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Modified starch, also called starch derivatives, are prepared by physically, enzymatically, or chemically treating native starch, thereby changing the properties of the starch. Modified starches are used in practically all starch applications, such as in food products as a thickening agent, stabilizer or emulsifier; in pharmaceuticals as a disintegrant; as binder in coated paper. They are also used in many other applications.
Starches are modified to enhance their performance in different applications. Starches may be modified to increase their stability against excessive heat, acid, shear, time, cooling, or freezing; to change their texture; to decrease or increase their viscosity; to lengthen or shorten gelatinization time; or to increase their visco-stability.
Modification methods 
Acid-treated starch (E1401), also called thin boiling starch, is prepared by treating starch or starch granules with inorganic acids, e.g. hydrochloric acid breaking down the starch molecule and thus reducing the viscosity.
Other treatments producing modified starch (with different E numbers) are:
- dextrin (E1400), roasted starch with hydrochloric acid
- alkaline-modified starch (E1402) with sodium hydroxide or potassium hydroxide
- bleached starch (E1403) with hydrogen peroxide
- oxidized starch (E1404) with sodium hypochlorite, breaking down viscosity
- enzyme-treated starch (INS: 1405), maltodextrin, cyclodextrin
- monostarch phosphate (E1410) with phosphorous acid or the salts sodium phosphate, potassium phosphate, or sodium triphosphate to reduce retrogradation
- distarch phosphate (E1412) by esterification with for example sodium trimetaphosphate, crosslinked starch modifying the rheology, the texture
- acetylated starch (E1420) esterification with acetic anhydride
- hydroxypropylated starch (E1440), starch ether, with propylene oxide, increasing viscosity stability
- hydroxyethyl starch, with ethylene oxide
- Octenyl succinic anhydride (OSA) starch (E1450) used as emulsifier adding hydrophobicity
- cationic starch, adding positive electrical charge to starch
- carboxymethylated starch with monochloroacetic acid adding negative charge
Modified starch may also be a cold water soluble, pregelatinized or instant starch which thickens and gels without heat, or a cook-up starch which must be cooked like regular starch. Drying methods to make starches cold water soluble are extrusion, drum drying or spray drying.
Examples of use and functionality of modified starch 
Pre-gelatinized starch is used to thicken instant desserts, allowing the food to thicken with the addition of cold water or milk. Similarly, cheese sauce granules (such as in Macaroni and Cheese or lasagna) or gravy granules may be thickened with boiling water without the product going lumpy. Commercial pizza toppings containing modified starch will thicken when heated in the oven, keeping them on top of the pizza, and then become runny when cooled.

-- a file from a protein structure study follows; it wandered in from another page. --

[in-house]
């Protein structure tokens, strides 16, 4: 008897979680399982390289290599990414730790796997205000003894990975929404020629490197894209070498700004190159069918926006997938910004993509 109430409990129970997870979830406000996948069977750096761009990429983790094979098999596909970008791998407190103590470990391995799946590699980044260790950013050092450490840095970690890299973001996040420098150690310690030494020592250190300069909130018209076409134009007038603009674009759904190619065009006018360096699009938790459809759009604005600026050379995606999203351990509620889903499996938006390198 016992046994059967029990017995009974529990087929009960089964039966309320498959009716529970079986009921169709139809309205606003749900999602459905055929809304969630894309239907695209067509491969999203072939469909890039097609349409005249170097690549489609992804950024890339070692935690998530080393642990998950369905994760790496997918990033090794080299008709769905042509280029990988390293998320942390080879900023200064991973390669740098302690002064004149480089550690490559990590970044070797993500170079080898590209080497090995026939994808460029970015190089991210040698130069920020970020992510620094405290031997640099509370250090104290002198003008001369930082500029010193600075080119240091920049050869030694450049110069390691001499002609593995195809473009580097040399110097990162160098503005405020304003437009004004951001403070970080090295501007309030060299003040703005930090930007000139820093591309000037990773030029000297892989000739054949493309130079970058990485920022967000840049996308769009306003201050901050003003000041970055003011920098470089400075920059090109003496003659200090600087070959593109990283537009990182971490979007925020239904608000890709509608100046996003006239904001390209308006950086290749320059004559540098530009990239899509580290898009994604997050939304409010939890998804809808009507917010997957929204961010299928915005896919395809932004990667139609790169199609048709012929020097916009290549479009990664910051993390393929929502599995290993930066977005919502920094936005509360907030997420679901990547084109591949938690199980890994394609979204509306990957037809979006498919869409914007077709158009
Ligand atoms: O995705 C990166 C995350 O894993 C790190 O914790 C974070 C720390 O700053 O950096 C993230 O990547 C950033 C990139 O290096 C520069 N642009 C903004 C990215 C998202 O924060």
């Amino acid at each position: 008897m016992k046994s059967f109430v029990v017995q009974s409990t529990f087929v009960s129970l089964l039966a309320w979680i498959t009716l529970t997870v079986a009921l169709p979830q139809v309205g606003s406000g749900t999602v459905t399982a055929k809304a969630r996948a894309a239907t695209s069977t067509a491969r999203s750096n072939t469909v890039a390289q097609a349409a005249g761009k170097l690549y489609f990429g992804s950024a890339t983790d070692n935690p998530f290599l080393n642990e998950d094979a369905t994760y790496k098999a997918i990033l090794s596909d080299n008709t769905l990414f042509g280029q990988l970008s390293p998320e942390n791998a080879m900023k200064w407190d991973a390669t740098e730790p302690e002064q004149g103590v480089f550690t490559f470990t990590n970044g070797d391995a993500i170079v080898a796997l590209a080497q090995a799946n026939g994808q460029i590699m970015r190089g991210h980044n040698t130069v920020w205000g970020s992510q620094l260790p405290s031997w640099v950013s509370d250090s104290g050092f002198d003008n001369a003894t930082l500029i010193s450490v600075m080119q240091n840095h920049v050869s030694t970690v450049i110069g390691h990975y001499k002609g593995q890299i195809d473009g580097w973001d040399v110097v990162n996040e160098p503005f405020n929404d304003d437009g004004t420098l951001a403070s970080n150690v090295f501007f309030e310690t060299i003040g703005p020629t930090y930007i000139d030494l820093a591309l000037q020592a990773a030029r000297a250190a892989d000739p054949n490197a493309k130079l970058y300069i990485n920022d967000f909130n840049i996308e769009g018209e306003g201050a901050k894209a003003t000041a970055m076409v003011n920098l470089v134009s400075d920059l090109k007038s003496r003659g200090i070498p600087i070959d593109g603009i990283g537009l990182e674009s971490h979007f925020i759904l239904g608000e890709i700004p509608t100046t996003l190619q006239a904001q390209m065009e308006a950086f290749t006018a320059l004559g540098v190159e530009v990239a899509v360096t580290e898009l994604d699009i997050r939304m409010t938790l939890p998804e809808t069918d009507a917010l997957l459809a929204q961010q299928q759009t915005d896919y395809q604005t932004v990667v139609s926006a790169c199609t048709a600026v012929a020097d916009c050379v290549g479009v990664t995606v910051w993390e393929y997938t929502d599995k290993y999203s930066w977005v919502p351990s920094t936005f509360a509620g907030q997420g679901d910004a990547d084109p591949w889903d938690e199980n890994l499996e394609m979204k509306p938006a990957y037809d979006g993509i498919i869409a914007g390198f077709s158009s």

A suitably modified starch is used as a fat substitute for low-fat versions of traditionally fatty foods, e.g., reduced-fat hard salami having about 1/3 the usual fat content. For such uses, it is an alternative to the product Olestra.
Modified starch is added to frozen products to prevent them from dripping when defrosted. Modified starch, bonded with phosphate, allows the starch to absorb more water and keeps the ingredients together. Modified starch acts as an emulsifier for French dressing by enveloping oil droplets and suspending them in the water. Acid-treated starch forms the shell of jelly beans. Oxidized starch increases the stickiness of batter.
Genetically modified starch 
Modified starch should not be confused with genetically modified starch, which refers to starch from genetically engineered plants, which have been genetically modified to produce novel carbohydrates which might not naturally occur in the plant species being harvested.[dubious ] The modification in this sense refers to the genetic engineering of the plant DNA, and not the later processing or treatment of the starch or starch granules.
See also 
- "Vickie Vaclavik, Vickie A. Vaclavik, Elizabeth W. Christian" (2007). Essentials of food science (3rd ed.). Springer. p. 61. ISBN 978-0-387-69939-4.
- Starch derivatization: fascinating and unique industrial opportunities, K. F. Gotlieb, A. Capelle, Wageningen Academic Publishers, 2005, ISBN 978-90-76998-60-2
- Codex General Standard for Food Additives (GSFA) Online Database
- GCSE Food Technology for OCR, Jenny Ridgwell. 2001. ISBN 978-0-435-41951-6
- Revise for OCR GCSE Food Technology, Alison Winson. 2003.
- Degradable Polymers, Recycling, and Plastics Waste Management. S Huang, Ann-Christine Albertsson. 1995.
- Modified Starch, Jenny Ridgwell, Ridgwell Press, 2001, ISBN 978-1-901151-07-7